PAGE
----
Much as there have been pronouncements and counter pronouncements over the issue of elections in Zimbabwe, there is no longer any doubt the country is now in election mode and the signs — mostly ugly — are there for everyone to see.
What we witnessed at the weekend and during the past week is the typical Zimbabwean election atmosphere. Violence and more violence — accompanied by typical police behaviour at election time.
First, we had police barring lawful rallies by one of the major political parties in the country. The stoppage, in apparent spite of court orders, resulted in skirmishes between the police and political activists from the MDC-T party whom the police had barricaded out of rally venues in Lupane and Victoria Falls.
Later in the week, we had the capital city transformed into a war zone as, once again, the police clashed with the former opposition supporters, this time over pirated music. A complaint by a cheated musician turned into political violence overnight.
Zimbabwean politicians should understand and accept the fact that the people of this country are among the most peace-loving on the continent and that much as they may, in the beginning, be cowed by acts of violence and cast their votes out of fear, they are now over that stage.
A violent party in Zimbabwe will not win votes. 2008 gave ample evidence of how the people react to bullying politics. Zanu PF’s only chance of winning back votes is undergoing complete transformation – to shed its violence tag and to embrace peace.
Nurturing outfits such as Chipangano will only sink the party deeper into oblivion. Authorities may want to deny it, but it is well known, documented even, that our police force is partisan – in favour of the revolutionary Zanu PF party.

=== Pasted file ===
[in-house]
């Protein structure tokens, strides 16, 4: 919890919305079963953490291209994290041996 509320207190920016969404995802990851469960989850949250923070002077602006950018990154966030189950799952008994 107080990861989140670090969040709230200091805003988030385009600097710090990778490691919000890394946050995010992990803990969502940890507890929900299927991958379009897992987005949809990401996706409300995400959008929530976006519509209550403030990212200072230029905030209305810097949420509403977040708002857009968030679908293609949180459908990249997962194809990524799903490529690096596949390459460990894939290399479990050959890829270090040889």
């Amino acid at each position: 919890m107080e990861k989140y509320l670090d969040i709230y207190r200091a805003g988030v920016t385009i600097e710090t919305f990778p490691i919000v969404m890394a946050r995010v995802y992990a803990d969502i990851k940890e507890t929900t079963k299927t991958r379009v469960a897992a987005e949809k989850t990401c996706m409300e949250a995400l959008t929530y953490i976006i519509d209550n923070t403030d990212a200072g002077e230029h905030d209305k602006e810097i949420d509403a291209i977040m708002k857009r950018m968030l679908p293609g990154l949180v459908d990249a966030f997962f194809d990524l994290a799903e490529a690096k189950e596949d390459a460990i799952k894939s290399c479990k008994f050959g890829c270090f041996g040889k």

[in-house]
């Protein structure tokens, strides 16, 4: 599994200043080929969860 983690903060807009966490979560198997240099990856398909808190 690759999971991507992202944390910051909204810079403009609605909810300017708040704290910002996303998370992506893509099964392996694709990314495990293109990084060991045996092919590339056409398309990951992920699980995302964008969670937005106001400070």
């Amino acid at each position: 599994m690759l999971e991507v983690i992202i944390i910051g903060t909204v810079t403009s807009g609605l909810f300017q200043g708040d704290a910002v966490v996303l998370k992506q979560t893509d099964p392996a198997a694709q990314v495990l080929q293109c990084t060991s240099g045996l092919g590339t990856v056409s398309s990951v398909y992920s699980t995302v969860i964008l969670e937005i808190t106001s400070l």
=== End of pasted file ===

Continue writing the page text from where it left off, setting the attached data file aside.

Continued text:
The Commissioner-General has made public his position – declaring open support for Zanu PF.
This is harmful to the party. The voting public is inclined to sympathise with the powerless and throw their vote with them to remove a system that openly abuses public institutions in support of politicians.
Zanu PF would do well to rein in their zealous militants such as the Mbare-based Chipangano fellows and allow police to do their job professionally.
The tone yesterday, of police spokesperson Chief Superintendent Oliver Mandipaka sounded in the right direction. He said: “It’s not necessary and we find no reason why people should fight.
We implore our officers on site to exercise diligence to deal with culprits so that we mean what we say on zero tolerance to political violence.”
Well said, Mandipaka, and good public relations, but the message ought to come from higher up where orders are given. From the manner in which our police force acts it appears they have standing orders on how to deal with which political parties.
Police are expected to play a crucial role in ensuring the fairness of any election. But in Zimbabwe, during election time, people get paralysed by fear of a clearly partisan police force.
A police force that has sworn its allegiance to a certain party on account of its pre-independence endevours and regards other politicians as “irresponsible, destablising elements”, can hardly be relied upon to ensure fairness in an election.